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Organizers gearing up for logistics of city hosting three of sports’ biggest events over next three years

Organizers gearing up for logistics of city hosting three of sports’ biggest events over next three years

By Gary McKillips, Correspondent

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Landing big sports events is one thing. Making sure they come off flawlessly for fans, sponsors and television audiences around the world is yet another. That’s the challenge facing Atlanta when three of the biggest events in the world — the College Football Playoff National Championship (2018), the Super Bowl (2019) and the NCAA Men’s Final Four (2020) — come to the city.

To cope with this new reality — being the first city to be awarded these three events in three consecutive years — the Atlanta Sports Council, a division of the Metro Atlanta Chamber of Commerce, created a Championship Hosting Division to focus on streamline the planning and production of major sports events.

Dan Corso, president of the Atlanta Sports Council, said the Championship Hosting Division provides oversight to the organization and planning of the event after the bid process has been completed.

Named to head the new division was Carl Adkins, formerly general manager of the Georgia Dome. Adkins called the new organizational structure a “unique model and one that will provide continuity to all three events.” Corso added an established host committee will give Atlanta an edge in recruiting big events.

The payoff for running these three events successfully could be immense. Although Corso said it’s too early to speculate on the economic impact, this year’s Final Four, College Football Playoff and Super Bowl cumulatively generated an estimated $800 million for their communities.

The Super Bowl garners the largest payback for the host city and the highest TV ratings. Approximately 111.3 million domestic viewers tuned into this year’s Super Bowl matchup between the New England Patriots and the Atlanta Falcons in Houston.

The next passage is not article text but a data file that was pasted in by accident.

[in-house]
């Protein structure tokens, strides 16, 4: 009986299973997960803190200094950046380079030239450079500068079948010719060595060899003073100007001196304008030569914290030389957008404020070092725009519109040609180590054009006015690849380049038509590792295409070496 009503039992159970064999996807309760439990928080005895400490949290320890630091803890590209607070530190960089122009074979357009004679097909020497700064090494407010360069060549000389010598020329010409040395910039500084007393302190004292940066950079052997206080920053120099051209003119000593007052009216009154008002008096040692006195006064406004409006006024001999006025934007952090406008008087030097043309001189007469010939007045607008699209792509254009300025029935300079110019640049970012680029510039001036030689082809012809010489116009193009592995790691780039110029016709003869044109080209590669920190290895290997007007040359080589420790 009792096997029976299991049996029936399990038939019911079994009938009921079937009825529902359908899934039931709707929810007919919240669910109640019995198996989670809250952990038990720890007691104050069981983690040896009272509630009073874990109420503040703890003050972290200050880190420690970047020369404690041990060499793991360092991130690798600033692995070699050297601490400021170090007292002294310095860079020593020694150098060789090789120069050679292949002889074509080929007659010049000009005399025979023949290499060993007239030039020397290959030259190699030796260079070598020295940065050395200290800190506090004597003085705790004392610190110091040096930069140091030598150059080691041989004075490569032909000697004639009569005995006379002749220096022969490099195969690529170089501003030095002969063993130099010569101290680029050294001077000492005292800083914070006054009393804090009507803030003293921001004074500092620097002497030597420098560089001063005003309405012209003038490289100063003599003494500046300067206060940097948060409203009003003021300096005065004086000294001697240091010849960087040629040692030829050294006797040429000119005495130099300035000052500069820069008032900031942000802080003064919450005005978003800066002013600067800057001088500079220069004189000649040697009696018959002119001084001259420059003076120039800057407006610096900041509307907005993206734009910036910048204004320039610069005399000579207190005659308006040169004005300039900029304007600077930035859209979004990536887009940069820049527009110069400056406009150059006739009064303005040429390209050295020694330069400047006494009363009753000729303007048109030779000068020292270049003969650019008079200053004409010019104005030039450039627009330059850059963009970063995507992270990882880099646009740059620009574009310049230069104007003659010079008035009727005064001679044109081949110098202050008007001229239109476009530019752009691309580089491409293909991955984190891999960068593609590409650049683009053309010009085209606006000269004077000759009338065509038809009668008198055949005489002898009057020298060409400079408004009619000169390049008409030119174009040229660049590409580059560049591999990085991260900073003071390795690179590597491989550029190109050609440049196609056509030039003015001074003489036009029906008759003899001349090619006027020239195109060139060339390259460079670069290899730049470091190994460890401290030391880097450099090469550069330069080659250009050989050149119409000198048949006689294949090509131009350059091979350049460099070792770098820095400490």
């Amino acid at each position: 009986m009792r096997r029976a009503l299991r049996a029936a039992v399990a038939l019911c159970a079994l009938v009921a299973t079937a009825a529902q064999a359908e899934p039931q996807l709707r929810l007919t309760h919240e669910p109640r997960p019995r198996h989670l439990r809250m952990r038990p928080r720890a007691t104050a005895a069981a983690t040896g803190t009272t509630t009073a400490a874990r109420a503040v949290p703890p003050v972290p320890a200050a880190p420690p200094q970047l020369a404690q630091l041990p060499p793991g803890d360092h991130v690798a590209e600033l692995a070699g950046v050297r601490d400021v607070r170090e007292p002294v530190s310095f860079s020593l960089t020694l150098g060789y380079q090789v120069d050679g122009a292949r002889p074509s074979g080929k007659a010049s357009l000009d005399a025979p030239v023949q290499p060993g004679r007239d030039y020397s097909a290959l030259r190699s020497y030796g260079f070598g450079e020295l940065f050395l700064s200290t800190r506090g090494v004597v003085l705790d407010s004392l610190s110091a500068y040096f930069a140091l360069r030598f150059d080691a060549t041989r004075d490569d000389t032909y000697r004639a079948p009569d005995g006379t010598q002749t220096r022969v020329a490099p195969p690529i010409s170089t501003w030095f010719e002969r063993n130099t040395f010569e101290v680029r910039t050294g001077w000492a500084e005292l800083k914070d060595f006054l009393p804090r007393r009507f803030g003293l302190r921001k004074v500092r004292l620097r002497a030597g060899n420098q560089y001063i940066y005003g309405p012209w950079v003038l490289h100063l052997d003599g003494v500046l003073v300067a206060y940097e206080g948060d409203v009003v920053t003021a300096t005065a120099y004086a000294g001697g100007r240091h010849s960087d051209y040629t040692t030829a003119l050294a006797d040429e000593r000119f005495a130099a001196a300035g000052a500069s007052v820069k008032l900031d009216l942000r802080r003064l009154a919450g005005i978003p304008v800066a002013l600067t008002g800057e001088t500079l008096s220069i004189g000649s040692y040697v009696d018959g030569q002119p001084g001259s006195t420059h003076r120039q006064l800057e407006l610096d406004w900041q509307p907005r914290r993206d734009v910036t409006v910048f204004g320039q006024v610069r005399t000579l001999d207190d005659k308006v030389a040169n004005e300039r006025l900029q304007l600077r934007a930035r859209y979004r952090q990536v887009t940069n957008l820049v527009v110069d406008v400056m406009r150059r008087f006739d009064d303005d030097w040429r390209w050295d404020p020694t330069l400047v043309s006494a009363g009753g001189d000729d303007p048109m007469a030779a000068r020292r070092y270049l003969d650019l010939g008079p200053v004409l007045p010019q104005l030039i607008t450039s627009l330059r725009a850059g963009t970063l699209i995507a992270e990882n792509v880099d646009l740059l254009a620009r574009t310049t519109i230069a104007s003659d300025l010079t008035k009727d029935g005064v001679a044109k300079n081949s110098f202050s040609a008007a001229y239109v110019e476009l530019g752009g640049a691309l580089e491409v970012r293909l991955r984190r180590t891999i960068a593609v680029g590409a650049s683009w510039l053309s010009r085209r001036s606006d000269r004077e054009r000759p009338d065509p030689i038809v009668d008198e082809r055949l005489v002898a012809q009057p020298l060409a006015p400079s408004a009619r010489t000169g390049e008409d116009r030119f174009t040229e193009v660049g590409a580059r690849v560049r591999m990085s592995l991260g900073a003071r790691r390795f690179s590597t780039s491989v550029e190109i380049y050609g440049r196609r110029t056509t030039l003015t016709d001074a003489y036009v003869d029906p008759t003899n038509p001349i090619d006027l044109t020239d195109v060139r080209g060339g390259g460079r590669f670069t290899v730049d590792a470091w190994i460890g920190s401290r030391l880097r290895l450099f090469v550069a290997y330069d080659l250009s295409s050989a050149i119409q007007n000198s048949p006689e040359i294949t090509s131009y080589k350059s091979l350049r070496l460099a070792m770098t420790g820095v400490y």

Falcons President and CEO Rich McKay said Atlanta’s operations teams will work with the state, city, the Atlanta Convention and Visitors Bureau, Central Atlanta Progress, the Metro Atlanta Chamber of Commerce and the community “to ensure we execute the best possible experience.”

The Falcons have taken measures to ensure that will happen. McKay and others visited with members of the Houston host committee to learn what challenges they faced for the 2017 Super Bowl. They will do the same in 2018, when the Super Bowl moves to Minnesota.

The catalyst for all three championship events is Mercedes-Benz Stadium. The multipurpose, retractable roof facility is scheduled to open next month with a series of events, including Falcons preseason games and Atlanta United regular-season matches. The stadium will play host to the college football championship on Jan. 8.

Adkins said one of Atlanta’s most important assets is the walkability of the downtown area around Mercedes-Benz Stadium. The area features a multitude of hotels, making ancillary events easy to stage.

Asked what keeps him up at night when thinking of all the upcoming events, Adkins said “security. In this day and age, it’s always a concern.” He noted, however, “Atlanta’s public safety team has been outstanding and has doubled-down on all events in the past.” The Georgia Highway Patrol, Georgia Bureau of Investigation and Atlanta police are assisting with the planning for all three events.

Gary McKillips is a contributing writer for the Atlanta Business Chronicle, an affiliated publication.


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